Julie Donnelly Byzantine Pencil on Paper
Now reborn for all to see; aged paint, flaking, scars of life - cuts, nail holes. From its aged state, grace and beauty emerge
A group of Year 3 – 6 students were invited to engage with The Works Exhibition in a unique way this year. They were able to view the exhibition and draw inspiration from the exhibition to produce their own artworks, with the help of some enthusiastic art students from the senior school. Their parents enjoyed morning tea as well as a last look at The Works Exhibition. These talented students produced some amazing works and we look forward to their continued involvement in art.
Charity Obento Day
Tuesday 7 & 14 September
The Language Department is happy to announce that there will be a Japanese Charity Obento day. Money raised will go towards this year’s Year 12 charity, Triple Care Farm. •
Tuesday 7 September for Junior School students in years 5 & 6 (last day to order is Friday 3 September)
Tuesday 14 September for Senior School students (last day to order is Friday 10 September)
There will be two types of lunches available, meat or vegetarian. If you would like to order one, please put $10 in an envelope clearly labeled with your name, your choice of Obento (meat or vegetarian) and your mentor group. There is a box at both Junior School and the Senior School reception to put your order in. Thank you for supporting our event!
To keep up-to-date with the latest news and events that are happening in and around our School, we encourage you to subscribe to the email Newsletter. Simply visit our website: www.tigs.nsw.edu.au and sign up on the home page.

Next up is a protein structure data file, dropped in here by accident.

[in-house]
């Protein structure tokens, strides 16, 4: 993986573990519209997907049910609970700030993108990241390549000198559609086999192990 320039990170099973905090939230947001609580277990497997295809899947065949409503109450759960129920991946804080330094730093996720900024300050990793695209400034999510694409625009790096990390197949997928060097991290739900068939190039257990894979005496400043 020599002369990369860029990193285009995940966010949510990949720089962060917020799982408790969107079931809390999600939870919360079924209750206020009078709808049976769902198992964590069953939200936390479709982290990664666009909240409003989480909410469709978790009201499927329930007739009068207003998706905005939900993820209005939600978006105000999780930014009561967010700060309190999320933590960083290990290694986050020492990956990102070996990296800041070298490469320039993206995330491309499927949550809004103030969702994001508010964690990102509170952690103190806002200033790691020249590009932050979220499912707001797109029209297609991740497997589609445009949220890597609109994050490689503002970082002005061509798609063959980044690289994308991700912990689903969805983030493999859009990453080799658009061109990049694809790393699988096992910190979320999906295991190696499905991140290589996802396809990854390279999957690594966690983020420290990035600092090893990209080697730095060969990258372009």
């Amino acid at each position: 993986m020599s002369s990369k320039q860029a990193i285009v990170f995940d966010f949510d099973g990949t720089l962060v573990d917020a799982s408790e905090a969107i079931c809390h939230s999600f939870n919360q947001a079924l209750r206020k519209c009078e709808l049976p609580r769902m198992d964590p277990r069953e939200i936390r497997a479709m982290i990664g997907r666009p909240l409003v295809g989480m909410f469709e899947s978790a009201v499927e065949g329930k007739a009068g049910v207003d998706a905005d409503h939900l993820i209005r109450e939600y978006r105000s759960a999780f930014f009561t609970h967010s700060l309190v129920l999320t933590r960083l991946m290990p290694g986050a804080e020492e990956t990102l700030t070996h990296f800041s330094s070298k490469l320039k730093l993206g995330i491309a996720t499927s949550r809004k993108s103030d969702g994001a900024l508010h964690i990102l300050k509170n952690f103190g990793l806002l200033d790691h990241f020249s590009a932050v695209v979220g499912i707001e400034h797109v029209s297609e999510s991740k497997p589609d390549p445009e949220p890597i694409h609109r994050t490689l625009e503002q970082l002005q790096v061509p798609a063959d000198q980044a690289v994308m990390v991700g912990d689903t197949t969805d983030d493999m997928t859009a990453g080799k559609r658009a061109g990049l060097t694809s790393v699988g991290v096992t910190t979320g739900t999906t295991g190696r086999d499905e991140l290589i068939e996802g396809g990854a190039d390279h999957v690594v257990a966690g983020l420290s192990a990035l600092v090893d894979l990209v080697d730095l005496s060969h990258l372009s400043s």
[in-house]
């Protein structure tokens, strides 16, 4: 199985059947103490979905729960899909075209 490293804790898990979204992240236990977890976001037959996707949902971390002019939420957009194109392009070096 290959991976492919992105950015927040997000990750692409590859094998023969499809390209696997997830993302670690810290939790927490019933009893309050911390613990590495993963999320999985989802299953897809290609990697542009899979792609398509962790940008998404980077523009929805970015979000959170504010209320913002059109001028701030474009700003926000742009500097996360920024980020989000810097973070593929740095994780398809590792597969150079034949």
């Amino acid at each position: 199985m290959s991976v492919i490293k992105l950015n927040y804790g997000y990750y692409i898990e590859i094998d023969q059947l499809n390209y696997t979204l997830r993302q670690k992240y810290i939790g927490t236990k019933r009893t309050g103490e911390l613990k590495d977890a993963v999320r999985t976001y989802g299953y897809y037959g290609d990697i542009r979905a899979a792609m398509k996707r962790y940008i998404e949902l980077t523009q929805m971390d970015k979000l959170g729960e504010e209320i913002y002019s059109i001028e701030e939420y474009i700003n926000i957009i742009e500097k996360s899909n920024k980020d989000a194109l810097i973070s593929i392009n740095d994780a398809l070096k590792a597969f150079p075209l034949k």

0 ber 201 m e t p e S - 17
IGC pm in the 0 .3 8 6.00pm
co • K-4 Dis Day c i n c i P i Alumn s Hall S G I T hool Ree c S o r t io n u J • Back 0.30am
1 er 2010
emb 19 Sept
2010 tember p e S 3 2 l nior Schoo u J e h t m in t 11.00a 10 Starts a mber 20 e t p e S 23
In’ y a D ig ‘B chool S r io n u J • ce a R t a e r hool Gk c S r io n e • S beroo Action Par Jam r 2010 e b m e t p 24 Se m r e T ay of 10 • Last D mber 20 e t p e S ly - 24 b m e s s A duation a r G 2 1 • Yeaar the IGC in 10 m 0 9.0 mber 20 e t p e S er- 24 n in D n io aduatn Centre r G 2 1 r • Yea Portofino Functio 6.30pm
es e g u f e R rt 4 A F R A C S • in the IGC
TIGS Class of 1990
ctober 8 - 10 O
TIGS Class of 2000
High School Reunion 20 years
High School Reunion 10 years
If you attended TIGS during your primary years from 1978 - 1984 or in Year 7 1985 to Year 12 1990 you and your partner are invited to attend the 20 year School reunion
If you attended TIGS during your primary years from 1988 - 1994 or in Year 7 1995 to Year 12 2000 you are invited to attend the 10 year School reunion
Click here to view full invitation
Click here to view full invitation